Skip to main content

Warm range margin of boreal bryophytes and lichens not directly limited by temperatures

Cite this dataset

Greiser, Caroline et al. (2021). Warm range margin of boreal bryophytes and lichens not directly limited by temperatures [Dataset]. Dryad.


1. Species at their warm range margin are potentially threatened by higher temperatures, but may persist in microrefugia. Whether such microsites occur due to more suitable microclimate or due to lower biotic pressure from e.g. competitive species, is still not fully resolved.

2. We examined whether boreal bryophytes and lichens show signs of direct climate limitation, i.e. whether they perform better in cold and/or humid microclimates at their warm range margin. We transplanted a moss, a liverwort, and a lichen to 58 boreal forest sites with different microclimates at the species’ southern range margin in central Sweden. Species were grown in garden soil patches to control effects of competitive exclusion and soil quality. We followed the transplanted species over three growing seasons (2016-2018) and modelled growth and vitality for each species as a function of sub-canopy temperature, soil moisture, air humidity, and forest type. In 2018, we also recorded cover of other plants having re-colonized the garden soil patches and modelled this potential future competition with the same environmental variables plus litter.

3. Species performance increased with warmer temperatures, which was often conditional on high soil moisture, and at sites with more conifers. Soil moisture had a positive effect, especially on the moss in the last year 2018, when the growing season was exceptionally hot and dry. The lichen was mostly affected by gastropod grazing. Recolonization of other plants was also faster at warmer and moister sites. The results indicate that competition, herbivory, shading leaf litter, and water scarcity might be more important than direct temperature for performance at the species’ warm range margin.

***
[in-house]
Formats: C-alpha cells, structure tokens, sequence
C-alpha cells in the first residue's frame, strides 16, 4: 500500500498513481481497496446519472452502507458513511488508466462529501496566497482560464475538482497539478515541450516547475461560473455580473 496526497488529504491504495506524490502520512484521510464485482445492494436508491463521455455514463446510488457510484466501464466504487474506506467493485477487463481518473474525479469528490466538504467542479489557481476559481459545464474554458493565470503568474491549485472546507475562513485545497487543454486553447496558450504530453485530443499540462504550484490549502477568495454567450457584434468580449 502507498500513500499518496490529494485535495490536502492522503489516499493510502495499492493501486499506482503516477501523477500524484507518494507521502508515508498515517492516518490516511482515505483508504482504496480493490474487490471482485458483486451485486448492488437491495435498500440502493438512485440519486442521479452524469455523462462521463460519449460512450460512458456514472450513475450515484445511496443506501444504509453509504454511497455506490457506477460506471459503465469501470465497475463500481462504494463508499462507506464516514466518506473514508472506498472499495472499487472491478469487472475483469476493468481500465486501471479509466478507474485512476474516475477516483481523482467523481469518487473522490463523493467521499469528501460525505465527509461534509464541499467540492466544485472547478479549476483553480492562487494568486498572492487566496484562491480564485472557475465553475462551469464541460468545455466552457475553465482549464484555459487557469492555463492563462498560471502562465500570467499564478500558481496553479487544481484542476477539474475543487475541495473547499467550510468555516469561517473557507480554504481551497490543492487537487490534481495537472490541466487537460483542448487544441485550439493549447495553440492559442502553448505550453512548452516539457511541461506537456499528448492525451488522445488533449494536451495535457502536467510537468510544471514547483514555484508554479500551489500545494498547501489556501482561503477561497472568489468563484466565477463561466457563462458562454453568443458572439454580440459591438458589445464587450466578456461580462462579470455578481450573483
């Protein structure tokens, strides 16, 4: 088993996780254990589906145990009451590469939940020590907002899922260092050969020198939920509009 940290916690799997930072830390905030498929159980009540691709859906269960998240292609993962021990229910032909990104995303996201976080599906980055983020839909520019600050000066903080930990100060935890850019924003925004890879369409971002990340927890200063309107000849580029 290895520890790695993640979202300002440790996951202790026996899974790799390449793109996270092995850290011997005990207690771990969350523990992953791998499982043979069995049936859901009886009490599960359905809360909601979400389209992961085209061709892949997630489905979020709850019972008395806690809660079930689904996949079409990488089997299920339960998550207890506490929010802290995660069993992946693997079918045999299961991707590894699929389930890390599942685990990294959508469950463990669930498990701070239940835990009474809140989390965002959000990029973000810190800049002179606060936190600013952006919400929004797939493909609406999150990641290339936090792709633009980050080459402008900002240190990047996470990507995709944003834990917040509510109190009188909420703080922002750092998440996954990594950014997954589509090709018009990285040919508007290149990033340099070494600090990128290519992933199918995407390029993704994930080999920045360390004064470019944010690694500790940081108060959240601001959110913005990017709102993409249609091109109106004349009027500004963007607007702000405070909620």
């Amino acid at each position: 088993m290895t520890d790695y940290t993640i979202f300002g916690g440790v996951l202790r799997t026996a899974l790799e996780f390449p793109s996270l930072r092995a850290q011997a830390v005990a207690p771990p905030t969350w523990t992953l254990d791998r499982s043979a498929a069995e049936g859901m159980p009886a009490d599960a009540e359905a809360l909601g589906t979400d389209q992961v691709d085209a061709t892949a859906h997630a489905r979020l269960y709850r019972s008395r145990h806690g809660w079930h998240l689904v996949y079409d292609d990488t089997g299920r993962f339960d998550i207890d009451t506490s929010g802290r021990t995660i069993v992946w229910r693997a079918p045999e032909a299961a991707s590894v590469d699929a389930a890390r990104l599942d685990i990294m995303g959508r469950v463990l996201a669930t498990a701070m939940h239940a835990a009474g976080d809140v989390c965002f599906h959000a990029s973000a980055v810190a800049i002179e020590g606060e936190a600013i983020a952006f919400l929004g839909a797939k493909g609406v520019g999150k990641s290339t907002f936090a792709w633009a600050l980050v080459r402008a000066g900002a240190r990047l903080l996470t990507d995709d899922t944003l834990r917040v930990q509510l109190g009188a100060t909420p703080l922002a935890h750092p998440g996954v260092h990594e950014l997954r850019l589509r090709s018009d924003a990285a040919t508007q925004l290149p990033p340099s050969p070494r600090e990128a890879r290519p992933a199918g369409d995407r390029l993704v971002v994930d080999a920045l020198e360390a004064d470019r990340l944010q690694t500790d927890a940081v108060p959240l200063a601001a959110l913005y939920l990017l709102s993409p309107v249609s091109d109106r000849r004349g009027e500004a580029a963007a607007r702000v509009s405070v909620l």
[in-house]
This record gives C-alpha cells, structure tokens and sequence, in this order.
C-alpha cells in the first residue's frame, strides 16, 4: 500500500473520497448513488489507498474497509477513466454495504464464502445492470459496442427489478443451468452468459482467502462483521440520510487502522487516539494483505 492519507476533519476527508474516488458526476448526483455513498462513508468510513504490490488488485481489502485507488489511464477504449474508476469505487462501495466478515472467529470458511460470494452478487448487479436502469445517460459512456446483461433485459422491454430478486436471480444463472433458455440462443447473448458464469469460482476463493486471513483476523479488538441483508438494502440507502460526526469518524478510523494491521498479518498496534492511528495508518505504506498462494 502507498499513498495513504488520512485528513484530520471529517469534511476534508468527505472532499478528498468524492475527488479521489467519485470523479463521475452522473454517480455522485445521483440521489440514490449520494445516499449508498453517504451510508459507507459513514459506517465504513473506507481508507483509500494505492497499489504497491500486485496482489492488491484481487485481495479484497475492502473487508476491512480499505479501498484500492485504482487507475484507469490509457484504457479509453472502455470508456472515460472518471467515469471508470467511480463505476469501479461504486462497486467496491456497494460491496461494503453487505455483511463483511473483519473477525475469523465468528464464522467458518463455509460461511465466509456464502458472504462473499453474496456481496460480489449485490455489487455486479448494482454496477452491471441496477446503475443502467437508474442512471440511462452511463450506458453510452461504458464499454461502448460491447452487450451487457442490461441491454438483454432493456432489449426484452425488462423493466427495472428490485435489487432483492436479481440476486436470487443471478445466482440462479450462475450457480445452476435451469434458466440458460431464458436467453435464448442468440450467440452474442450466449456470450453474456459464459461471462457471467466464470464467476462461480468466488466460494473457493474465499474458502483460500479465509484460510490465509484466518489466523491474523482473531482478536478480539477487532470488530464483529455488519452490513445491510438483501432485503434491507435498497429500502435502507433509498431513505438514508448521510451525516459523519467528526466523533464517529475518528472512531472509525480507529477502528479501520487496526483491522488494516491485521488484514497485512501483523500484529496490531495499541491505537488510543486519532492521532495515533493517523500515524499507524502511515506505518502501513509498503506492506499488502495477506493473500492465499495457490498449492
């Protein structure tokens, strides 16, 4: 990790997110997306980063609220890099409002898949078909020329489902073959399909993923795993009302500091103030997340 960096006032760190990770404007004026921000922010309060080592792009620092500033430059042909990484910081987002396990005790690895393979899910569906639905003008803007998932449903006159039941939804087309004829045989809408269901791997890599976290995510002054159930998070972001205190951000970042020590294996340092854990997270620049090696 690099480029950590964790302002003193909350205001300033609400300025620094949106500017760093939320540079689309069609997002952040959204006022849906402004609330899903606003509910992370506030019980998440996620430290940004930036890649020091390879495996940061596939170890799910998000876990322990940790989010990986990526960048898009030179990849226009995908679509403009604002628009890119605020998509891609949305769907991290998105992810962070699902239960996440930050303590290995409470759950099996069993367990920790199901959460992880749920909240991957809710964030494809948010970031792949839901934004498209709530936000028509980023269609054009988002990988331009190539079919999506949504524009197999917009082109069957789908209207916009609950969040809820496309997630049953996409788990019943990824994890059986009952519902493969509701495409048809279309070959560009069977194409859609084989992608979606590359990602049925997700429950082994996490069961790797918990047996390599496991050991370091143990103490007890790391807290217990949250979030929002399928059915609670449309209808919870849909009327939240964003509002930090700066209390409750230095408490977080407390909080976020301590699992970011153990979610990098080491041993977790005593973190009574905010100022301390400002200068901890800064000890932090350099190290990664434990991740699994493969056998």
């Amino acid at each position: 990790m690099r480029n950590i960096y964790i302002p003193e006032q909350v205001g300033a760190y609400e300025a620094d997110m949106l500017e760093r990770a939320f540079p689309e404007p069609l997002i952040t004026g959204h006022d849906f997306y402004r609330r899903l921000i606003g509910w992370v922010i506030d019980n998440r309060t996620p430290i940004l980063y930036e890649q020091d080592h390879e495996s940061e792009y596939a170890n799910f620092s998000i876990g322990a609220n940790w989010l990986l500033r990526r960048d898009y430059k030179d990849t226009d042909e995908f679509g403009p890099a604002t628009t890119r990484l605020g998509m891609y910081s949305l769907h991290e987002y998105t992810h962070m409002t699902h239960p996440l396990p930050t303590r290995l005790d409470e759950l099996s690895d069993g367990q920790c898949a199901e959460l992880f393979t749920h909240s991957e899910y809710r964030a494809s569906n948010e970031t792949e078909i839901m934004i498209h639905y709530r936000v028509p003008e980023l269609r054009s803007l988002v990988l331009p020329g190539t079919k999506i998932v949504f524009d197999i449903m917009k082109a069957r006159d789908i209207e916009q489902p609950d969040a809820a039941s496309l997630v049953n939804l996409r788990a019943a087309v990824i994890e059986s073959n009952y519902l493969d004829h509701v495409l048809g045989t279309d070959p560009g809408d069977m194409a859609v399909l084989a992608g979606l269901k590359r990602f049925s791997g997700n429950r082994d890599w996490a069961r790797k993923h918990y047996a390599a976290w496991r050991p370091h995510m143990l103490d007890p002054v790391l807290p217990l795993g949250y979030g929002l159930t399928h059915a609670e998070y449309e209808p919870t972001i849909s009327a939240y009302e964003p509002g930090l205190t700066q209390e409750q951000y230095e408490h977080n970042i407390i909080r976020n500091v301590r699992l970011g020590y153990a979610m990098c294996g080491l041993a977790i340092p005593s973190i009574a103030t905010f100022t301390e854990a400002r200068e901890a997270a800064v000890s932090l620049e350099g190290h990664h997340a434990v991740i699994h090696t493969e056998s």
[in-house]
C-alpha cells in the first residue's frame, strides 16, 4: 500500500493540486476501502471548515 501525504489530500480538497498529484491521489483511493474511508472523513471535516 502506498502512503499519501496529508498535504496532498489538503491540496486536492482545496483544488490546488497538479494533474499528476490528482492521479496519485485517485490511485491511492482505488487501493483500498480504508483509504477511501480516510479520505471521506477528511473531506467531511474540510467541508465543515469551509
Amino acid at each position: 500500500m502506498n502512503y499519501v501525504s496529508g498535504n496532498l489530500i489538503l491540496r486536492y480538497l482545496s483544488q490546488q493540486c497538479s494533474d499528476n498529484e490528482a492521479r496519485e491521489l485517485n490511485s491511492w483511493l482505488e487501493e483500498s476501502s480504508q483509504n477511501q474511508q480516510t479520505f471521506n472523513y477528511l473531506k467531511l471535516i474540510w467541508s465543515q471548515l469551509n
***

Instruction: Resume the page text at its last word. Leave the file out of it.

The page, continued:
4. Synthesis. In a transplant experiment with three boreal understory species we did not find signs of direct temperature limitation towards the south. Forest microrefugia, i.e. habitats where these species could persist regional warming, may instead be sites with fewer competitors and enemies, and with sufficient moisture and more conifers in the overstory.


Three boreal species (a moss, a liverwort and a lichen) were transplanted to 58 sites with contrasting microclimate at their southern range margin. At each site, 3 plots were established with one individual cushion per species each. Transplanted species were measured right after transplantation and followed for 3 growing seasons.

At each site, we recorded microclimate (temperature and humidity) with small sensors (iButtons), soil moisture, proportion of conifers and canopy cover.

Details are found in the methods of the open-access article.

Greiser et al. (2021) Warm range margin of boreal bryophytes and lichens not directly limited by temperatures. Journal of Ecology.

Usage notes

Provided are the data as they were fed into the models for growth, vitality and recolonization/competition.
Additionally, there is a csv-file with the coordinates of each transplant site (long/lat, WGS84).


Bar = Barbilophozia lycopodioides
Nep = Nephroma arcticum
Dic = Dicranum drummondii

GDD = Growing Degree Days
VPDmax = maximum Vapour Pressure Deficit (growing season average of daily VPDmax) [kPa]
perccon = proportion of conifers [%]
canopy = canopy cover [%]
Tmin = minimum temperature (growing season average of daily Tmin)
soilmoist = soil moisture [vol%]

growth = change in size from t to t+1.
        For Bar and Nep: square-root transformed proportional growth in area = sqrt(area.t+1/area.t)
        For Dic: absolute growth in height [mm] = height.t+1 - height.t

vit = vitality, expressed as the (arcsine-square-root transformed) proportion of vital tissue

comp = competition/recolonization, proportion of the plot that was covered with recolonizing vegetation at the end of the experiment
        the original values were divided by 100 and additionally transformed according to y = (y(n−1) + 0.5)/n  where n is the sample size (in order to range between 0 and 1)

For more details, check the open-access publication.


Swedish Research Council for Environment Agricultural Sciences and Spatial Planning, Award: ID 2014-00530

Royal Swedish Academy of Sciences

Royal Swedish Academy of Agriculture and Forestry

Albert & Maria Bergströms Foundation

Albert & Maria Bergströms Foundation